Austin Pruitt threw 4-1/3 scoreless innings on Saturday, retiring 13 of his last 14. (Photo Credit: Tampa Bay Rays)

The Tampa Bay Rays are in salvage mode today, looking to win the getaway game — a game, really — against the Boston Red Sox. Since Opening Day, the Rays have lost seven consecutive games, and have been outscored 31-11 over their last four.

As Neil Solondz (Rays Radio) noted, this is the toughest Rays start since 2011, when the team went 1–8 yet came back to end up with 90 victories and a playoff campaign. The Rays have scored 20 runs in eight games so far this year. The 2011 club scored 20 runs in the first nine games, and nine came in one contest.

And like the 2011 Rays, the 2018 squad next will head to the south side of Chicago where the former squad began to turn around its season.

Or as Bill Madden (N.Y. Daily News) put it, principal owner Stuart Sternberg “should be ashamed” for fielding an “unwatchable” and “terrible” team with “no pitching, no hitting, no exciting players other than Kevin Kiermaier.” It seems Sternberg is “just looking for an excuse to move the team to Montreal.” …Not that I put much stock in the Rays relocation rumors, but that’s for another day.

The Rays scored two in the first inning yesterday, yet Jacob Faria allowed eight runs over 1-2/3 innings in a 10–3 loss. To put things into context, Faria threw 73 pitches and got only five outs. According to the hurler, the game sped up such that he couldn’t slow things down.

Honestly, I don’t even know, Faria said. Nothing was there from the beginning. I couldn’t figure it out. Couldn’t make an adjustment. … Just letting things race in my head a little too much. Just letting the game speed up. Just not making the adjustment in time. …Just going through the motions pretty much. Just trying to find something that would work. …Every game before this, I’ve been able to kind of figure it out and grind through it. Today was one of those days I couldn’t figure it out. It’s frustrating, it’s embarrassing. We’re in the big leagues now and I can’t throw strikes to anybody. Three-one count to almost every hitter. This is embarrassing. That’s the No. 1 word I would use.

Andrew Kittredge will get the start in a bullpen day this afternoon. The right-hander has pitched well in both of his appearances this season — allowing two earned runs over 5-2/3 innings, while walking three (two intentionally) and fanning none — yet suffered the loss in each. Ryan Yarbrough and Matt Andriese are reportedly available to provide length in the bullpen if needed.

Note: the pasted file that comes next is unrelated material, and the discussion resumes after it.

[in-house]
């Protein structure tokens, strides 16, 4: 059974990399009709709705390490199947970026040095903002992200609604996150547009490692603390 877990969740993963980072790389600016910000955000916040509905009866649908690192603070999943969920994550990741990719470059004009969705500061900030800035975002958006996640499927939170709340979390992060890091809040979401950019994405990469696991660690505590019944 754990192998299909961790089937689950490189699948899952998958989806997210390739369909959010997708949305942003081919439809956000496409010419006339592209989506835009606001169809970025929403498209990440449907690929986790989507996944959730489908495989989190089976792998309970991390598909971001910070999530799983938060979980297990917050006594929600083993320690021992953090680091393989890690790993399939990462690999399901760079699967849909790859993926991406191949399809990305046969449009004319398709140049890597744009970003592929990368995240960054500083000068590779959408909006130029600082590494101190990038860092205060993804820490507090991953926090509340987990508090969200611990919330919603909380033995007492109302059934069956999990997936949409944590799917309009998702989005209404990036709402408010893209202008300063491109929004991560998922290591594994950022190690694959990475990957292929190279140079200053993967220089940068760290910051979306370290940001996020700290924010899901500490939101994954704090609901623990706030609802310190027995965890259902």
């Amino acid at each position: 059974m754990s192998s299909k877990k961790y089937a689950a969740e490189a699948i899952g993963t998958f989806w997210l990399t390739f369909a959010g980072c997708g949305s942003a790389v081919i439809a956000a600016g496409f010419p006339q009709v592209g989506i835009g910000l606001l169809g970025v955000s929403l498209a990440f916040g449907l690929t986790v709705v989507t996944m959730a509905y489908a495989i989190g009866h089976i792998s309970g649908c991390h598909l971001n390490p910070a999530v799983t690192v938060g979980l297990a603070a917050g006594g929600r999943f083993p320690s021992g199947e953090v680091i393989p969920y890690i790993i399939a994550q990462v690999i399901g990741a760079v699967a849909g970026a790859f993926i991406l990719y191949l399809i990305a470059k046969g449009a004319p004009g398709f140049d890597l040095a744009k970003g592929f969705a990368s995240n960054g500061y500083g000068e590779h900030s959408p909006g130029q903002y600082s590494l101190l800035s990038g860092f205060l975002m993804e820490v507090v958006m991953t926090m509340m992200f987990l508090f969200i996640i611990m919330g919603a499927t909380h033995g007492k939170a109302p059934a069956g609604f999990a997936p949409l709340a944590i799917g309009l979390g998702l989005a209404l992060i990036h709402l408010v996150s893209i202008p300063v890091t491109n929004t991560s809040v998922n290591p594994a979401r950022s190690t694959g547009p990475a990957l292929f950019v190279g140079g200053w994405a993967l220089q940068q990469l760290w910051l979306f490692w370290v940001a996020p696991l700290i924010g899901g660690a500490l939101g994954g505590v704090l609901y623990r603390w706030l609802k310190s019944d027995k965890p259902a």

Eduardo Rodriguez will come off the disabled list to start for the Red Sox, who at 7-1 is off to their best start since 1920.

You can read about the series in our preview.

The New What Next: Rays vs Red Sox — a series preview, part two

Rays 4/8/17 Starting Lineup


— If it’s any consolation, odds are good that the Rays wouldn’t be any better at this point in the season had they held on to Evan Longoria, Steven Souza Jr., Corey Dickerson, Alex Cobb, or Logan Morrison.

Per Marc Topkin (Tampa Bay Times):

Longoria was 0-for-17 before homering for his first, and through Friday, only Giants hit, admitting his cold start was “a little bit magnified” with “a lot of people looking for me to come out of the gate hot, including myself.” Batting fifth (behind Buster Posey – irony, huh?), playing third, wearing No. 10 … okay it doesn’t have quite the same ring, though he is still walking up to Tantric’s Down & Out.

Dickerson has been starting daily in left (which didn’t go well in the second half with Rays) and batting fifth, hitting .238 through five games, as he essentially replaces longtime star Andrew McCutchen. Tweeted for first time since May 2016 to thank Pirates fans for a warm welcome: “My family and I are glad to be here!”

Cobb will make at least one more minors start Monday before being activated after late-spring signing.

Morrison has been slotted fourth/fifth in lineup, splitting 1B and DH, hitting .067 (1-for-15), has large clubhouse presence.

Lucas Duda’s three-run opening-day homer was a nice introduction, but hitting a quiet .214 overall.

Tommy Hunter got $18 million for two years but hasn’t pitched yet due to late-spring hamstring strain.

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